Hungary's November inflation rate probably rose
Hungary's inflation rate, the EU's highest, probably rose to a two-year high in November as the effect of higher energy prices and taxes still reverberates, economists said before a report.
The rate probably rose to 6.4% from 6.3% in October, according to the median estimate of nine economists in a Bloomberg Survey conducted December 5-11. That will be the highest since a 6.6% rate in September 2004. The statistics office will release the figures at 9 a.m. tomorrow in Budapest. The effects of Hungary's energy price and tax increases in August and September are waning and the forint's strength is capping any further pickup in price growth, economists say, allowing central bankers to hold off raising rates again after five increases since June.
„The forint remains strong, there won't be any rate hike in December,” said Magdolna Stredova, an economist with the Prague unit of KBC Groep NV. „The deregulation of prices has already passed through and there shouldn't be much of an impact from the tax increases either.” Hungary's inflation rate has almost tripled in the past six months, prompting the central bank to raise the benchmark interest rate to 8% from 6%. With consumer prices accelerating slower, the bank kept the rate unchanged last month and may hold it again at its next policy meeting.
The forint traded at 256.38 per euro at 11:13 a.m. in Budapest, compared with 256.13 late on December 8. The currency is the world's best performer over the past three months, having gained 7.4% versus the euro. A stronger forint damps inflation by curbing the price of imported goods from DVD players to cars and coal. A 20% decline in the price of crude oil also helps cut costs. Inflation is driven by government measures, as Prime Minister Ferenc Gyurcsány’s government works to trim the EU's widest budget deficit.
He has raised taxes and cut price subsidies for products such as natural gas and medicines to narrow the budget shortfall from an estimated 10.1% of gross domestic product this year to 3.2% in 2009 as part of preparations for euro adoption. The central bank expects average inflation of 6.9% in 2007 and 4.1% in 2008, according to a report released on November 20. Both are higher than the target of keeping the rate between 2% and 4% through 2009.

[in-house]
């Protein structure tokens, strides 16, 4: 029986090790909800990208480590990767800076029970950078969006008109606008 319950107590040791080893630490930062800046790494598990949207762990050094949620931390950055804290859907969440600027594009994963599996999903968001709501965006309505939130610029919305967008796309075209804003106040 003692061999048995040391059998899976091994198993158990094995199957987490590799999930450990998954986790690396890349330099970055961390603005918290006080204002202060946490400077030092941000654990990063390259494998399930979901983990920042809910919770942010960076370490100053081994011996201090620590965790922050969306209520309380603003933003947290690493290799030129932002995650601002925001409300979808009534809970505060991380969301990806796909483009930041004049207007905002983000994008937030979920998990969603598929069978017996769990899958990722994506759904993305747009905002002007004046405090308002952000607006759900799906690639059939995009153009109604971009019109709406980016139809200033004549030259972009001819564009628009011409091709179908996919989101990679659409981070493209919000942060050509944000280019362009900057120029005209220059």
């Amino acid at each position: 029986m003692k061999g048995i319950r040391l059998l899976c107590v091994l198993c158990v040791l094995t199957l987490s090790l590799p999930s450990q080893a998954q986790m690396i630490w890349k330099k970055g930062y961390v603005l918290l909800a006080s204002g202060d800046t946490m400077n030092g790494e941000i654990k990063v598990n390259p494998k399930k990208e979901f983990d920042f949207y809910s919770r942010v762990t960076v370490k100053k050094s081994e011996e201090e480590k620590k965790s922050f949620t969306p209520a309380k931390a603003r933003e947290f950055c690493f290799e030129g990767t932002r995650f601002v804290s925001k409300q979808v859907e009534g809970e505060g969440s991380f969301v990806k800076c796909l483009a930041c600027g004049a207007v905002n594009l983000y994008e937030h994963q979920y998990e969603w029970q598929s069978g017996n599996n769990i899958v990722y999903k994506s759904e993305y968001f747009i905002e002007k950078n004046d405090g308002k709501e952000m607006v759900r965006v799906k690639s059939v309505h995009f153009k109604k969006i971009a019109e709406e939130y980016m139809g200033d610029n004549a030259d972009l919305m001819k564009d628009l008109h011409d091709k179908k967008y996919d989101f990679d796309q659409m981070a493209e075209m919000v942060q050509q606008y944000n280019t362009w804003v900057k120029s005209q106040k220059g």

Still, the spike in the inflation rate is largely the result of government measures and price increases are set to slow from the second half of 2008. Because of that, the policy makers don't need to raise the benchmark two-week deposit rate again, central bank President Zsigmond Járai said. „At this moment, monetary conditions are strict enough and the forint is strong enough,” Járai, whose term will end in February, said on December 7. „Many colleagues in the monetary committee are convinced that inflation will come down in 2008.”Three-month money market rates are currently 8.13%, just 13 basis points higher than the central bank rate.
That gap is down from an average this year of 30 basis points and from a high of 78 basis points in July, suggesting traders and investors have scaled back expectations for higher borrowing costs. Rate-setters voted on November 20 7-5 to keep the benchmark rate unchanged, the narrowest possible margin as Járai’s vote would have turned the decision the other way in case of a tie. Central bankers who voted to hold the rate didn't disregard the inflation target, said Gábor Oblath, one of those policy makers, in a November 24 interview. While the bank's inflation report helps in rate decisions, policy makers amend the study with their own assessment, he said.
The fact that the inflation report forecasts 4.1% average annual inflation rate for 2008, which is above the bank's target, „shouldn't necessarily result in an automatic rate increase,” according to Oblath. The bank targets medium-term inflation, which can't be expressed in a single piece of data at a given point in time, he said. „This 3% in the medium term doesn't mean the middle of 2007 or 2008,” Oblath said. „The question is that if there's a shock to the system and that rings out, how will inflation proceed.”
With several tax changes over the past two years and one-time effects from rising energy prices „polluting” the consumer-price index, rate setters increasingly look at core inflation figures. The bank's inflation report contains a core inflation measure that filters out the effects of tax changes, which Oblath said may be the best indicator of future price developments. Core inflation is set to slow to 3% by the end of 2008, according to the bank's inflation report. (Bloomberg)
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